Given the timing of Bruce Katz’ visit and the familiar language, there is little doubt in my mind that this ill-founded state property tax concept was originally devised by Mr. Katz. If he were to assume a role in the Raimondo administration, Rhode Island would become the model test-tube state for the sustainable development movement. Last year saw RhodeMap RI’s adoption; with Bruce Katz on board, RhodeMap RI will be on a fast-track for its implementation.

It’s one thing if this tax plan was merely about the Taylor Swifts in Rhode Island. If so, the discussion would be about whether or not it drives real-estate investors to other states and whether your home might be taxed next.

It’s a completely different and alarming matter if this tax is the first-step in a highly coordinated federal-state scheme to diminish municipal sovereignty and encroach on the property rights of Rhode Islanders — a scheme like RhodeMap RI.

Mike Stenhouse is CEO for the Rhode Island Center for Freedom & Prosperity, a nonprofit free-market think tank.

CENTER’s STATEMENT on GOVERNOR’s 2016 BUDGET PLAN

FOR IMMEDIATE RELEASE
March 13, 2015

2016 Proposed Budget Does Not Address Major Problems

No Game Changing Economic Ideas
Does Not Address Long Term Structural Deficits
Continued Special-Interest Spending

Providence, RI — Governor Gina Raimondo’s proposed FY-2016 budget plan provides no game-changing ideas to boost Rhode Island’s stagnant jobs market and overall economy and does little to improve the state’s poor-rated business climate or to address long-term structural budget deficits.

By shifting money from certain side funds to the general fund and by borrowing money from the future via risky re-financing schemes, the Center rates the plan as a temporary band-aid approach, instead of major steps towards a long-term solution.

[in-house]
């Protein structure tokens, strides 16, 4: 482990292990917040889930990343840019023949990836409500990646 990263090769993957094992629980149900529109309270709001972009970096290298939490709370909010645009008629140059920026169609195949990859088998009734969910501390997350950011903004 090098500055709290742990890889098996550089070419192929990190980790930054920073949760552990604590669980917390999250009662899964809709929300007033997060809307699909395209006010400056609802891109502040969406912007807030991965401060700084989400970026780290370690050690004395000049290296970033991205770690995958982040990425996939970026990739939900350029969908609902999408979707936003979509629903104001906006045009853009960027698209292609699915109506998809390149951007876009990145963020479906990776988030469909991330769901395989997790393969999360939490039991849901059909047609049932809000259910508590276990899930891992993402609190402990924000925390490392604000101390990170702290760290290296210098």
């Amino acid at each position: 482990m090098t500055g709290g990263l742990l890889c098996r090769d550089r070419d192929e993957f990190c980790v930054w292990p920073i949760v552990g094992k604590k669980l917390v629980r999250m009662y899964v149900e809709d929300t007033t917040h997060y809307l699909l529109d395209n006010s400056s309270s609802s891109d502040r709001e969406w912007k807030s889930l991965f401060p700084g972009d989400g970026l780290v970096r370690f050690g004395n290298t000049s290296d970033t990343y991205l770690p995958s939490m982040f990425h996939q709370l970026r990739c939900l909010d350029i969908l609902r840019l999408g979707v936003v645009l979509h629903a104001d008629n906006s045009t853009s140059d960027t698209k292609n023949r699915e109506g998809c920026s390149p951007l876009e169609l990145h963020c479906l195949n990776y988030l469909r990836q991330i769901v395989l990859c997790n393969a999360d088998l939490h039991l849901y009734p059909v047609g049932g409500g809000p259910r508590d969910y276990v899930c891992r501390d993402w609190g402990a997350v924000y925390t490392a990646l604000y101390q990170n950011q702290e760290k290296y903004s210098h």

“Despite years of Rhode Island experiencing negative results, this budget continues and expands the state’s practice of assuming that government knows best, and that a few insiders in back rooms can solve our problems better than the rest of us can,” said Justin Katz, research director for the Center. “From tens of millions of dollars in phantom ‘trust us’ savings to millions more poured into slush funds for centralized economic development to a scary new ‘statewide property tax,’ several back-flips backwards overwhelm the few positive policy steps forward.”

The plan’s government-centric approach toward economic development that favors specific industries is merely an extension of the same, failed public policy approach that is responsible for putting Rhode Island into its current economic rut. The Center, instead, recommends broad based tax and spending reductions as the primary means to boost the economy.

Other than vague goals to reduce Medicaid and state personnel costs, multi-hundred million dollar deficits are still projected in future out years.

OTHER OBSERVATIONS. The Center soon plans to publish a policy brief that will povide a more detailed analysis of the budget plan, but today also makes the following observations: